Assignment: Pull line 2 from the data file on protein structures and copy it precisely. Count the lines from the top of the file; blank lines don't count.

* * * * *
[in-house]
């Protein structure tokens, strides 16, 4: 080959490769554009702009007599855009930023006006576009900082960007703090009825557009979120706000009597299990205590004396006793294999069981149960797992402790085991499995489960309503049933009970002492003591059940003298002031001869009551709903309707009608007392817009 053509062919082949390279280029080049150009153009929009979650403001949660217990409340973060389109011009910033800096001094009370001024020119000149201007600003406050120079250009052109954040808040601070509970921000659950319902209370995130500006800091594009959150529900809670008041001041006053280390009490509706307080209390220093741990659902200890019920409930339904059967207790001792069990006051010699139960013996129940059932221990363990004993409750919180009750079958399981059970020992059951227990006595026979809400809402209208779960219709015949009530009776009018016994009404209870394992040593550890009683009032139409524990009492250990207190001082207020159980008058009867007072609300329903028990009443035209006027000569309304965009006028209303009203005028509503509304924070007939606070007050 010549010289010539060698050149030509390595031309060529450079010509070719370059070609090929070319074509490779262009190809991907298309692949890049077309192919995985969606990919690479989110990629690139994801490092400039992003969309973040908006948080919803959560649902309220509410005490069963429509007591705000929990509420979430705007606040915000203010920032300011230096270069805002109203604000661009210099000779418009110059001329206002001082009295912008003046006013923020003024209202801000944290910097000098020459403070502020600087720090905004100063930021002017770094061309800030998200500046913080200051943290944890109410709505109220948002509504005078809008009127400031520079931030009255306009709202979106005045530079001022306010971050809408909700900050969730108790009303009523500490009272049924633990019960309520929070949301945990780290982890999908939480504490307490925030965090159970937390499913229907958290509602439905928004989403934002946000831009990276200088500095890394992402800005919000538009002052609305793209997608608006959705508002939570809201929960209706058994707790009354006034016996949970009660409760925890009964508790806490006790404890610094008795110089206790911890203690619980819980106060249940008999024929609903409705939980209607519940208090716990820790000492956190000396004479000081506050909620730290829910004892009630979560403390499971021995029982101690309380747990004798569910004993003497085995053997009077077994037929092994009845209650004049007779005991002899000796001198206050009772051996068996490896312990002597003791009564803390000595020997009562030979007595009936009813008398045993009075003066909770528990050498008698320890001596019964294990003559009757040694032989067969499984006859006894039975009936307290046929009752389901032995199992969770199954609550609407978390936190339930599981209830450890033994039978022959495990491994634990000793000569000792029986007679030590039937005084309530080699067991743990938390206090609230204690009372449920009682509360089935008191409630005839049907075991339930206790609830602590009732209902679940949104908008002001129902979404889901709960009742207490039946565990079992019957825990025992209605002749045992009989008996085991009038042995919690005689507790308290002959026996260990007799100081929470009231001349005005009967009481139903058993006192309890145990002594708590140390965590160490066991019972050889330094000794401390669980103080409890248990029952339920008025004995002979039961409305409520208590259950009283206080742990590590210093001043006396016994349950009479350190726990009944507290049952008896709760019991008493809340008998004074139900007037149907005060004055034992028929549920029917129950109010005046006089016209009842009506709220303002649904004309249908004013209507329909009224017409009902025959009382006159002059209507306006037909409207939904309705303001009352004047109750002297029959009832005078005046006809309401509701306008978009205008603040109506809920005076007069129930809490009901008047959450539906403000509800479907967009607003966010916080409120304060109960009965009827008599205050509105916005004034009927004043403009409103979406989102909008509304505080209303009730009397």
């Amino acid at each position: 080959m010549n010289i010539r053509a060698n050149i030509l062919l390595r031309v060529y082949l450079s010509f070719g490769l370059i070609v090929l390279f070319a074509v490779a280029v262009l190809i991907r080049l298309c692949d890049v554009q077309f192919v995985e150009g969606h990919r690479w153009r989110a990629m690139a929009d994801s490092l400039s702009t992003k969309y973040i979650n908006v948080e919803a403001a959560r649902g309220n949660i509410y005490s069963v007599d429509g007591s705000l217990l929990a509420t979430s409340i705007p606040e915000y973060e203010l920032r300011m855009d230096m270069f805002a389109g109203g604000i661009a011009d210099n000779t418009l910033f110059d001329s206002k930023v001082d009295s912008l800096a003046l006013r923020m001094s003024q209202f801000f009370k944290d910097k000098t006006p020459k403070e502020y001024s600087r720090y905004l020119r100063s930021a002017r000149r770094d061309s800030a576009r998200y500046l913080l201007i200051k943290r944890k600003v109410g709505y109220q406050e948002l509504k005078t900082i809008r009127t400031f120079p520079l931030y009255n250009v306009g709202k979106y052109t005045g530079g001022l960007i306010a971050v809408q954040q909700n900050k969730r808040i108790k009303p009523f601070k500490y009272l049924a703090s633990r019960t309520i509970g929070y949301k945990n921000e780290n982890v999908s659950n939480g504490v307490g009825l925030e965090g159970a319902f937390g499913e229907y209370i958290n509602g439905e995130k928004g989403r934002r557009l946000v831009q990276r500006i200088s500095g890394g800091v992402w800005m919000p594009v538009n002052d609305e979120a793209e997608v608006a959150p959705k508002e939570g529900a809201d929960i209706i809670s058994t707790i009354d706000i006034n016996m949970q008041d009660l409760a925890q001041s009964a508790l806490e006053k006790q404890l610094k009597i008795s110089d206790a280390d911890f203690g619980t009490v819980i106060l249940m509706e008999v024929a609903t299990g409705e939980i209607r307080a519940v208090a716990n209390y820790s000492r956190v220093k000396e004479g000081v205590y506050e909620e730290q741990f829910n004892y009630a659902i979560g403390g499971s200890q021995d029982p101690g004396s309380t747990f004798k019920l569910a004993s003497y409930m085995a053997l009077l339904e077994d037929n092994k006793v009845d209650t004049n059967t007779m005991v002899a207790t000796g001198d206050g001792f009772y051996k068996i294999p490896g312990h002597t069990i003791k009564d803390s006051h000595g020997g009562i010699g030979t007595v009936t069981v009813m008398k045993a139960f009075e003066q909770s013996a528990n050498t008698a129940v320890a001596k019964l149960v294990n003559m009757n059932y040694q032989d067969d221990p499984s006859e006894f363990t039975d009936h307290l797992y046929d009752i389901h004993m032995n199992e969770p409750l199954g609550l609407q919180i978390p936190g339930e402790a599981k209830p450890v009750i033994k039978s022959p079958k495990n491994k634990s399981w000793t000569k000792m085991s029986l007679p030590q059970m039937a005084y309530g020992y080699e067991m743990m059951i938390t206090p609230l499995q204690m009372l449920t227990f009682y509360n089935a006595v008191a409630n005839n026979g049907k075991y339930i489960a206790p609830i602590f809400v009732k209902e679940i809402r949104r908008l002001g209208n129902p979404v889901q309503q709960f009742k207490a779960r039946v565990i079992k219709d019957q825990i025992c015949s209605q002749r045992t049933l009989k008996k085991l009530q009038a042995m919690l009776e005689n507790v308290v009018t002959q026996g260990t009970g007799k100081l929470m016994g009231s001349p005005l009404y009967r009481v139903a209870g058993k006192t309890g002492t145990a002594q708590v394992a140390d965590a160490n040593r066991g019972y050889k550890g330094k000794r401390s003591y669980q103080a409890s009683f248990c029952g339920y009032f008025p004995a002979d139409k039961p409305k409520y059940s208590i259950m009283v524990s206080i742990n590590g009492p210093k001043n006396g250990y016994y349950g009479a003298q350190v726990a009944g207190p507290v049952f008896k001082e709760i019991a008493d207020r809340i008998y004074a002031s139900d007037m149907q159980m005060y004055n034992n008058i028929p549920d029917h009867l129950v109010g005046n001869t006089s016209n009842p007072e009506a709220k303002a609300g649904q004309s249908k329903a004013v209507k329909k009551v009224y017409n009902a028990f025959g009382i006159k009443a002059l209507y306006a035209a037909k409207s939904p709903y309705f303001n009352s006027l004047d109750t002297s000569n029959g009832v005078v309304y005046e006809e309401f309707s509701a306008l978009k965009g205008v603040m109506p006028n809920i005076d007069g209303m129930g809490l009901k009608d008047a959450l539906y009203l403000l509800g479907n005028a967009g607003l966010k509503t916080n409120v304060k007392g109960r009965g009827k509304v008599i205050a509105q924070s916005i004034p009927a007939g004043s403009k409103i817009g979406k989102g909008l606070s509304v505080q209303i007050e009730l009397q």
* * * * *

């Protein structure tokens, strides 16, 4: 080959490769554009702009007599855009930023006006576009900082960007703090009825557009979120706000009597299990205590004396006793294999069981149960797992402790085991499995489960309503049933009970002492003591059940003298002031001869009551709903309707009608007392817009 053509062919082949390279280029080049150009153009929009979650403001949660217990409340973060389109011009910033800096001094009370001024020119000149201007600003406050120079250009052109954040808040601070509970921000659950319902209370995130500006800091594009959150529900809670008041001041006053280390009490509706307080209390220093741990659902200890019920409930339904059967207790001792069990006051010699139960013996129940059932221990363990004993409750919180009750079958399981059970020992059951227990006595026979809400809402209208779960219709015949009530009776009018016994009404209870394992040593550890009683009032139409524990009492250990207190001082207020159980008058009867007072609300329903028990009443035209006027000569309304965009006028209303009203005028509503509304924070007939606070007050 010549010289010539060698050149030509390595031309060529450079010509070719370059070609090929070319074509490779262009190809991907298309692949890049077309192919995985969606990919690479989110990629690139994801490092400039992003969309973040908006948080919803959560649902309220509410005490069963429509007591705000929990509420979430705007606040915000203010920032300011230096270069805002109203604000661009210099000779418009110059001329206002001082009295912008003046006013923020003024209202801000944290910097000098020459403070502020600087720090905004100063930021002017770094061309800030998200500046913080200051943290944890109410709505109220948002509504005078809008009127400031520079931030009255306009709202979106005045530079001022306010971050809408909700900050969730108790009303009523500490009272049924633990019960309520929070949301945990780290982890999908939480504490307490925030965090159970937390499913229907958290509602439905928004989403934002946000831009990276200088500095890394992402800005919000538009002052609305793209997608608006959705508002939570809201929960209706058994707790009354006034016996949970009660409760925890009964508790806490006790404890610094008795110089206790911890203690619980819980106060249940008999024929609903409705939980209607519940208090716990820790000492956190000396004479000081506050909620730290829910004892009630979560403390499971021995029982101690309380747990004798569910004993003497085995053997009077077994037929092994009845209650004049007779005991002899000796001198206050009772051996068996490896312990002597003791009564803390000595020997009562030979007595009936009813008398045993009075003066909770528990050498008698320890001596019964294990003559009757040694032989067969499984006859006894039975009936307290046929009752389901032995199992969770199954609550609407978390936190339930599981209830450890033994039978022959495990491994634990000793000569000792029986007679030590039937005084309530080699067991743990938390206090609230204690009372449920009682509360089935008191409630005839049907075991339930206790609830602590009732209902679940949104908008002001129902979404889901709960009742207490039946565990079992019957825990025992209605002749045992009989008996085991009038042995919690005689507790308290002959026996260990007799100081929470009231001349005005009967009481139903058993006192309890145990002594708590140390965590160490066991019972050889330094000794401390669980103080409890248990029952339920008025004995002979039961409305409520208590259950009283206080742990590590210093001043006396016994349950009479350190726990009944507290049952008896709760019991008493809340008998004074139900007037149907005060004055034992028929549920029917129950109010005046006089016209009842009506709220303002649904004309249908004013209507329909009224017409009902025959009382006159002059209507306006037909409207939904309705303001009352004047109750002297029959009832005078005046006809309401509701306008978009205008603040109506809920005076007069129930809490009901008047959450539906403000509800479907967009607003966010916080409120304060109960009965009827008599205050509105916005004034009927004043403009409103979406989102909008509304505080209303009730009397």